Competition Bike was led by Kev Charman with a 7.573/173 well ahead of the other riders in the eight bike class with Stuart Crane in last position with a 10.221/167. There were a few surprises in the pack as Charman broke allowing Stuart Crane through to round two and Phil Leamon was beaten by Alan Young also in round one.
Stuart Crane broke in round two allowing Alan Young into the final and Nick Holland who had taken out Sandra Chaplain in one then despatched Gary Jones to enter the final.
It was Alan Young that left first in the final and his 8.428/171 managed to stay ahead of the hard charging 8.305/128 from Nick Holland who gained the runner up spot. The Championship was taken by Phil Leamon.
The Super Street Bike class was absolutely dominated by the now Champion Steve Venables on his Suzuki Hayabusa carding a 7.523/194 top qualifier then going all the way to record the event win.
Into the semis and Venables who had earlier taken out Garry Bowe in round one then a bye that saw him into the semi against Richard Stubbings who in turn had got by a broken Sean Mills then beaten Jamie Sneddon, now it was Stubbings turn to fall and his 8.174/173 lost as Venables recorded the 7.485/186 win to get him into the final. Facing Venables on the money run would be Graham Balchin who ran a solo round one win as Pete Bellenie had broken then Mark Watkins went out in round two leaving Balchin to get the better of Dave Smith’s try of 7.519/190 to the winning 7.582/193 win.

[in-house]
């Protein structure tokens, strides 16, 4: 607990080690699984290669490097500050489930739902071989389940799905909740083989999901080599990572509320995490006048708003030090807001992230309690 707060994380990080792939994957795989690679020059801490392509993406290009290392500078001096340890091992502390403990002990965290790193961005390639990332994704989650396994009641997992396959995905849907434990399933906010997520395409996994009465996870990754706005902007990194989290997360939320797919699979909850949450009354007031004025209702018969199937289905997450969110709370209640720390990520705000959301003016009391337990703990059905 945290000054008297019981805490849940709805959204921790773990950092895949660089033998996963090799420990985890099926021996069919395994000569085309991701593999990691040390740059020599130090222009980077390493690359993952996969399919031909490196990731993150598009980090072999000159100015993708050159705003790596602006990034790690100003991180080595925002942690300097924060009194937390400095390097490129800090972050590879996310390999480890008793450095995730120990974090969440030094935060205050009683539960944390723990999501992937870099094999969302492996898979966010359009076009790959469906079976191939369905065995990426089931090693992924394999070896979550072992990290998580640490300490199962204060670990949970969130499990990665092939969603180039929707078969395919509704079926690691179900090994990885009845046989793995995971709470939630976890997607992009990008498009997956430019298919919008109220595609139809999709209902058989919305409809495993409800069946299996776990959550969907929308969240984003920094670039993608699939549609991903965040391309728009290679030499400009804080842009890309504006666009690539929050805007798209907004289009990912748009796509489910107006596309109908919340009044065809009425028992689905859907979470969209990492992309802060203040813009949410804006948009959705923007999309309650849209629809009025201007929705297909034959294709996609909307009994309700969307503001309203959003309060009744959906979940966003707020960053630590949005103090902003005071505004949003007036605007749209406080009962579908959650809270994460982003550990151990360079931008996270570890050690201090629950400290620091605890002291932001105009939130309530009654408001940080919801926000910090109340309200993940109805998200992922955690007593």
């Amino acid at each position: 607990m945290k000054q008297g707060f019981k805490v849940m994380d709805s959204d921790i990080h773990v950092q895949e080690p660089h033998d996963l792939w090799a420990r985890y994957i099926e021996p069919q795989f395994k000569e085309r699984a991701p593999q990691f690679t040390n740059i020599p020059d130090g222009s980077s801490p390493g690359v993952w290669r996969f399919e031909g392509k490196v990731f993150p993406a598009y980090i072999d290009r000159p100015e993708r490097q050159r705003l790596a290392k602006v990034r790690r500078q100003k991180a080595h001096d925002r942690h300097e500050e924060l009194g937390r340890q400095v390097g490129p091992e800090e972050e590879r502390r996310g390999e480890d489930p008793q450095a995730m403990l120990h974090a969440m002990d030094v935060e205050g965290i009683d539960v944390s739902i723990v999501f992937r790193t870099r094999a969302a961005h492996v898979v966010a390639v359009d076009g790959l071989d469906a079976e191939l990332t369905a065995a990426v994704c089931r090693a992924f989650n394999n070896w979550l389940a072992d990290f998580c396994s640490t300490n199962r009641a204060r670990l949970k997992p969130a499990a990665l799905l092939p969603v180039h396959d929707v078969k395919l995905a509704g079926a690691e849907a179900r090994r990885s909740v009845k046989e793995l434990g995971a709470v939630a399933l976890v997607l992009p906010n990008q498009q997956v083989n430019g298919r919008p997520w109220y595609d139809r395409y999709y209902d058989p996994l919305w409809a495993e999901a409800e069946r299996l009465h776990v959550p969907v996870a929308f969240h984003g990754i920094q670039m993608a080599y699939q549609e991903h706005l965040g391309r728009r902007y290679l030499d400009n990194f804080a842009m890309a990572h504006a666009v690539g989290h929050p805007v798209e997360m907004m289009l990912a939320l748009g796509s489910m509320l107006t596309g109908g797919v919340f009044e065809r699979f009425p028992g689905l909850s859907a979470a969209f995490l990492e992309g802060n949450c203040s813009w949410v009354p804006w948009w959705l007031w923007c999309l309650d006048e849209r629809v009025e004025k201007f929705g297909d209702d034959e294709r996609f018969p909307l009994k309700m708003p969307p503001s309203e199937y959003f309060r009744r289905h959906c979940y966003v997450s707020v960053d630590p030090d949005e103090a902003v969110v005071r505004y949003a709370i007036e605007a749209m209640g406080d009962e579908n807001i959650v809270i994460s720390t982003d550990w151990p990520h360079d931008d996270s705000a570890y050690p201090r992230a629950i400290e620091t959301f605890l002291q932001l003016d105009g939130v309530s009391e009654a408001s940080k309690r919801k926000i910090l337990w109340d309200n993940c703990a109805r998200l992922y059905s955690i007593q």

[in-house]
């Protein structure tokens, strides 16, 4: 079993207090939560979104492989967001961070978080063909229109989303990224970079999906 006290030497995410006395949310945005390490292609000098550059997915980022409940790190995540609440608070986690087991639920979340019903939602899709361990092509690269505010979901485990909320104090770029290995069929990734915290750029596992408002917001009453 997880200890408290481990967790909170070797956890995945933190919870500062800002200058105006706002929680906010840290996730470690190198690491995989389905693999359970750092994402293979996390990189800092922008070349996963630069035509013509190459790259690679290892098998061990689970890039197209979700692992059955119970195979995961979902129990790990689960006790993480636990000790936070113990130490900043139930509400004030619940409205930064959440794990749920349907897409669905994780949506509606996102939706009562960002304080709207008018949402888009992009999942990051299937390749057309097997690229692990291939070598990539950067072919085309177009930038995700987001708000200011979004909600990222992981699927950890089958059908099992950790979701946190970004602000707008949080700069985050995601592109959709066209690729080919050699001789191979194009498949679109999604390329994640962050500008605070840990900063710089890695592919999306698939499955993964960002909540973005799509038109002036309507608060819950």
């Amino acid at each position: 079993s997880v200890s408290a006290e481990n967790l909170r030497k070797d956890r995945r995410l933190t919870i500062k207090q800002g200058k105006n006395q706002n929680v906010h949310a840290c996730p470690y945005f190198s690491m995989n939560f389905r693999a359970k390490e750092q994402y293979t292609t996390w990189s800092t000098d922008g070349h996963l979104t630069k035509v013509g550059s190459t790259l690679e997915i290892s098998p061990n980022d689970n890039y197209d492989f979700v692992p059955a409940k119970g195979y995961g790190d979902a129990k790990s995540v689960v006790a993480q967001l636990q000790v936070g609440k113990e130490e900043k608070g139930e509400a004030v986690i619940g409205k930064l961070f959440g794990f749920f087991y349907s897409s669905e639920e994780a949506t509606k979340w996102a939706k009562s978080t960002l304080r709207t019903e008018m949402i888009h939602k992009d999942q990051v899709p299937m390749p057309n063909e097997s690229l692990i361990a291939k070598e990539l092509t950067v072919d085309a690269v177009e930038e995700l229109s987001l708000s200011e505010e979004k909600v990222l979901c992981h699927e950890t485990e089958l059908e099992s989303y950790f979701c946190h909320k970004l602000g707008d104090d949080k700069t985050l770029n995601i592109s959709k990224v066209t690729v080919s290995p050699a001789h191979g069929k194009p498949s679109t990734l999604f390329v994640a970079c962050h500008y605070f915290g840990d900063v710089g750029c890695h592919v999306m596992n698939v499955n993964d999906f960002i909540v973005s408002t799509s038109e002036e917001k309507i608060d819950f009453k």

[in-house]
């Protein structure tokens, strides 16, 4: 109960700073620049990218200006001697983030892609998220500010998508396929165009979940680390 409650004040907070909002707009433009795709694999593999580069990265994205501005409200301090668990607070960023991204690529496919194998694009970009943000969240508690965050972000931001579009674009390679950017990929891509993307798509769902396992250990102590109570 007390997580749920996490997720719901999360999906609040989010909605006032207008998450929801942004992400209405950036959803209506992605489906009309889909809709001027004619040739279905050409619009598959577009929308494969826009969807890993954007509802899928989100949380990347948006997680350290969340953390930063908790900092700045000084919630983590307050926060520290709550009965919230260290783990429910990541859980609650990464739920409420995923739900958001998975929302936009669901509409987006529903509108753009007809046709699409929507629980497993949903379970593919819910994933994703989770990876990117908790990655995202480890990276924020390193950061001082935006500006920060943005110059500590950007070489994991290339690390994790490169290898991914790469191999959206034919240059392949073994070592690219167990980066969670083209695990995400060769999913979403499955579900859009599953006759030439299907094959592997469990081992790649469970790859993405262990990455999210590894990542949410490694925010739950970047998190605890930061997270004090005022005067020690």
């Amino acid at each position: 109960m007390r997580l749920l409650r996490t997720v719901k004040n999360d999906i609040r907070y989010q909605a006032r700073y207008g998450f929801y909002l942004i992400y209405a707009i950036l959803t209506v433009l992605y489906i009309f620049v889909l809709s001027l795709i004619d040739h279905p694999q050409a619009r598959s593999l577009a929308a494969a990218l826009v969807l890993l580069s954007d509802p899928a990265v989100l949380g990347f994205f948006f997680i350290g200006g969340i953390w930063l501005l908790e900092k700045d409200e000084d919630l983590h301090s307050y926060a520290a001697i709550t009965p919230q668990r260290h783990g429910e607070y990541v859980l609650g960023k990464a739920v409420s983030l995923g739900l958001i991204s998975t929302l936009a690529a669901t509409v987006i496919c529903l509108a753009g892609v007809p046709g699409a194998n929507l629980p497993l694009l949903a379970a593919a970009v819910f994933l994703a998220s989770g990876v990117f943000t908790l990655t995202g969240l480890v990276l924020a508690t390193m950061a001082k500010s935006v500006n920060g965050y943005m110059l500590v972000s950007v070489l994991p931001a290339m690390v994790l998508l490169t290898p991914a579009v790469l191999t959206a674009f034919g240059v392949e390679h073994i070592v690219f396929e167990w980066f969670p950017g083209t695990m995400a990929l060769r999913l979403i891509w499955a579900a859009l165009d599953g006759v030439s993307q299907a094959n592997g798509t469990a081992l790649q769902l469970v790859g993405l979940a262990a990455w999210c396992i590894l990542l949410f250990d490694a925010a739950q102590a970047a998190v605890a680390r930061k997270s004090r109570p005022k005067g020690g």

A better leave by Steve Venables added to the victory with a stunning 7.385/196 win over the hard charging 7.646/188 from Graham Balchin.
There were twenty-two riders vying for places in the 9.50 Bike class and it was led by Chris Reed on a 9.503/139 pass, last man in was Augy Harrison with an under index 9.401/151.
The eliminations starting from the semis saw Julian Harris who had earlier picked off the likes of Geoff Connor in one then Richard Hann in two before seeing off Fred Furlong to get to the semi where his opposition was an easy bye, a 9.530/140 got him into the final. On the other side of the ladder was Chris Jones, his first victim was Eddy Smiley then Dave Burfitt and number one qualifier Chris Reed in round three before a close duel with Carl Atkinson in the semi final, it was all over for Atkinson as his 9.790/137 failed to catch and pass Jones’ 9.764/129.